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The Narrow and Limited Federal Definition of “Rape”

November 30, 2011

by Jude Foster, Hennepin County Systems Change Program Manager

The Uniform Crime Reporting (UCR) definition of rape used by the FBI, is “the carnal knowledge of a female, forcibly and against her will”. This definition has not changed since its inception in 1927. This definition only recognizes female victims that have experienced vaginal penetration by a penis. It has been called archaic and even re-traumatizing for victims/survivors that feel their victimization outside of the UCR definition just doesn’t count.

Due to the narrow UCR definition, many sexual assaults are not included in the national crime report. In Minnesota, for example, the criminal sexual conduct code in our statutes does not use the term “rape” once. Instead, the statute defines criminal sexual conduct in five separate degrees, recognizing non-consensual sexual contact, as well as penetration, as illegal behavior. Penetration is not limited to a penis in Minnesota state law. The law accepts that penetration can occur with other parts of the body and/or objects. The statute is also gender-neutral, acknowledging people of all genders can be victims or perpetrators of sexual violence. With such a limited UCR definition of sexual violence, law enforcement agencies simply cannot report to the FBI many of the sexual assault cases that have been reported to them. This results in national crime statistics reflecting a fraction of sexual assaults that are reported to law enforcement.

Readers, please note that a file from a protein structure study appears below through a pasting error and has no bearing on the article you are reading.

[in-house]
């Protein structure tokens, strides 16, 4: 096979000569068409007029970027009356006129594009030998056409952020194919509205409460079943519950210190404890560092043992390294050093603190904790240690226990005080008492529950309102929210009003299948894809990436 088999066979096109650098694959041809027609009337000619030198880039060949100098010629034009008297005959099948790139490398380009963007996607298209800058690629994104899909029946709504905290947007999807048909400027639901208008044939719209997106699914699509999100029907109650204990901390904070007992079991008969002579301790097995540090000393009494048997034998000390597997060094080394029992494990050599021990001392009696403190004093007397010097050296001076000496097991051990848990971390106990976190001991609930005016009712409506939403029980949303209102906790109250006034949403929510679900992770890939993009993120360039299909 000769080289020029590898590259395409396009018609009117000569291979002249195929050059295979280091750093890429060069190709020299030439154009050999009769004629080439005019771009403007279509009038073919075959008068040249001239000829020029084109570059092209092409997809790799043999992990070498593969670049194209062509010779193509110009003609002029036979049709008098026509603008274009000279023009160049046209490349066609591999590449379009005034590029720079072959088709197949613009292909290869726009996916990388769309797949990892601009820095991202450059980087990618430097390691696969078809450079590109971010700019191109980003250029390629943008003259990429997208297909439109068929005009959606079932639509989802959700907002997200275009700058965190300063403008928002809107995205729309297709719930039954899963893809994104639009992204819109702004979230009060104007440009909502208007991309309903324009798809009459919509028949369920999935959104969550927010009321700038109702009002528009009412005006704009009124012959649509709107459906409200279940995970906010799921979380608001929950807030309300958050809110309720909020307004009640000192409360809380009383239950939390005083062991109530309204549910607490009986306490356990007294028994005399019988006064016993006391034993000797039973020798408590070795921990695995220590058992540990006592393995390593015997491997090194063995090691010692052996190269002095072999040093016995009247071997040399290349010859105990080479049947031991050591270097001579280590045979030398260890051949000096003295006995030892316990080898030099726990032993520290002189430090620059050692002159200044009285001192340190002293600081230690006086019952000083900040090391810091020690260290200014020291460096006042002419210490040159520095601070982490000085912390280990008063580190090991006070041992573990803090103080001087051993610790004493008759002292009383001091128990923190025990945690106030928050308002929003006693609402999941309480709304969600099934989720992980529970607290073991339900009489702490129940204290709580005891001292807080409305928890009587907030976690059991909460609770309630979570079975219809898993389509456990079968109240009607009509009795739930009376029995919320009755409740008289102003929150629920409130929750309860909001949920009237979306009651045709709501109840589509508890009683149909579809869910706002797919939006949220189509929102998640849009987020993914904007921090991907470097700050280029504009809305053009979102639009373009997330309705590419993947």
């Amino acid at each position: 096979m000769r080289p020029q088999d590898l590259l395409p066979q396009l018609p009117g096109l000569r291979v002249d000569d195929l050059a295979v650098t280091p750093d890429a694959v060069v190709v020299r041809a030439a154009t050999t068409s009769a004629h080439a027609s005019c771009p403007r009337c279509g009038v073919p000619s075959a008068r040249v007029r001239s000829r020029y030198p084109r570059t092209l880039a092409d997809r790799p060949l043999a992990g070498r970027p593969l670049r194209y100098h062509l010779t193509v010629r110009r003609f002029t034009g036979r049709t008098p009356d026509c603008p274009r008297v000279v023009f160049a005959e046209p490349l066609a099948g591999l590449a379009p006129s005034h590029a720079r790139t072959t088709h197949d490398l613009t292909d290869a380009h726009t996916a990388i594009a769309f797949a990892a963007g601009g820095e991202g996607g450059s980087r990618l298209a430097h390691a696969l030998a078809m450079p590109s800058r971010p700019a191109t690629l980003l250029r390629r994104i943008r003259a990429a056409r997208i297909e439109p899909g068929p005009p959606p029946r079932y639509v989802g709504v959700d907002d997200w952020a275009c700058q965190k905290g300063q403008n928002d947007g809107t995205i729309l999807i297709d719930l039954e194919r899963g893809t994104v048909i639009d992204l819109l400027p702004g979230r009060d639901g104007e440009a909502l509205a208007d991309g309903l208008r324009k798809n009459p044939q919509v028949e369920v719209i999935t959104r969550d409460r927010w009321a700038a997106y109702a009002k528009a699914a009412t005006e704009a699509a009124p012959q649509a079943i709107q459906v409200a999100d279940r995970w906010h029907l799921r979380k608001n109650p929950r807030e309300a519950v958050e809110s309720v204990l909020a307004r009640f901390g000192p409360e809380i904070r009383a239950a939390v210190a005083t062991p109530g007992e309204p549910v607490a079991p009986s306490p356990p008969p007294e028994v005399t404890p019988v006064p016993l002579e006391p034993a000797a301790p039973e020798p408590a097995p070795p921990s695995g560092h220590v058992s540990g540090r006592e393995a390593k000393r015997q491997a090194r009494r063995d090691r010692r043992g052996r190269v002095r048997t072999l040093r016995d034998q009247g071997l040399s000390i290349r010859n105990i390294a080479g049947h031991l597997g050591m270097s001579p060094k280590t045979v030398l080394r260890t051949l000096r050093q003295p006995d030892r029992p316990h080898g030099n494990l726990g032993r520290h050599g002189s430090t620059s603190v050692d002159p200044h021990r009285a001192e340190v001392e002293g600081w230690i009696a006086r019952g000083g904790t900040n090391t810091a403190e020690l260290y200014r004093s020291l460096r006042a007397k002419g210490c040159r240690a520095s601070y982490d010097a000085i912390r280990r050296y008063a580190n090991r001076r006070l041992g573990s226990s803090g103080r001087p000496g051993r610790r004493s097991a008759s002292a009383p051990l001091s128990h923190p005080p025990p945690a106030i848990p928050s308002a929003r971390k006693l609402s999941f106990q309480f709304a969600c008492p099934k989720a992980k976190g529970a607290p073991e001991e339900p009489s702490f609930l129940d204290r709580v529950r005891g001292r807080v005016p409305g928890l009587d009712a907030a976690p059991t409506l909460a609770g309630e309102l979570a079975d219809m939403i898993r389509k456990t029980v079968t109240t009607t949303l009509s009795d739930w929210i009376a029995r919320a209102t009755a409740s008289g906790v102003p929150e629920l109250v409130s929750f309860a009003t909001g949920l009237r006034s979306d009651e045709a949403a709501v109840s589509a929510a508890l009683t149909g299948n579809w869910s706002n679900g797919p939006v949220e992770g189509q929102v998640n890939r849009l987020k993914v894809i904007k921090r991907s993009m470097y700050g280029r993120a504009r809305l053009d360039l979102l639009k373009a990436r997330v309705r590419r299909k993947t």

The UCR is used to produce national crime statistics, giving a slanted view to the public about the prevalence of sexual violence in their communities. In some jurisdictions, sexual assault cases that do not meet the UCR definition are lumped in with ‘unfounded” cases, which can easily be misinterpreted as false reports. Although false sexual assault reports are low, this is a common misconception held by the public. The under-reporting caused by the UCR not only minimizes the issue of sexual violence, it limits access to the needed resources by law enforcement and rape crisis centers. It becomes difficult to justify funding for sexual assault investigations and advocacy groups, when only a small piece of the problem can be cited.

The United States Senate Judiciary Subcommittee on Crime and Drugs held hearings last year to re-examine the UCR definition. The Police Executive Research Forum held a Critical Issues summit this past September in Washington, D.C. where leadership in law enforcement and victim advocacy from all over the country convened to discuss the UCR definition. The FBI is currently working with a panel on writing a new definition for the UCR.

Click here for support in reporting a sexual assault to law enforcement.

2 Comments leave one →
  1. Antoinette permalink
    December 7, 2011 5:14 pm

    A wonderfully written article and very informative. Once we know better, we do better.

  2. Ari E. permalink
    January 6, 2012 8:40 pm

    Good news: the FBI’s new definition validates the experience of a lot more victims.

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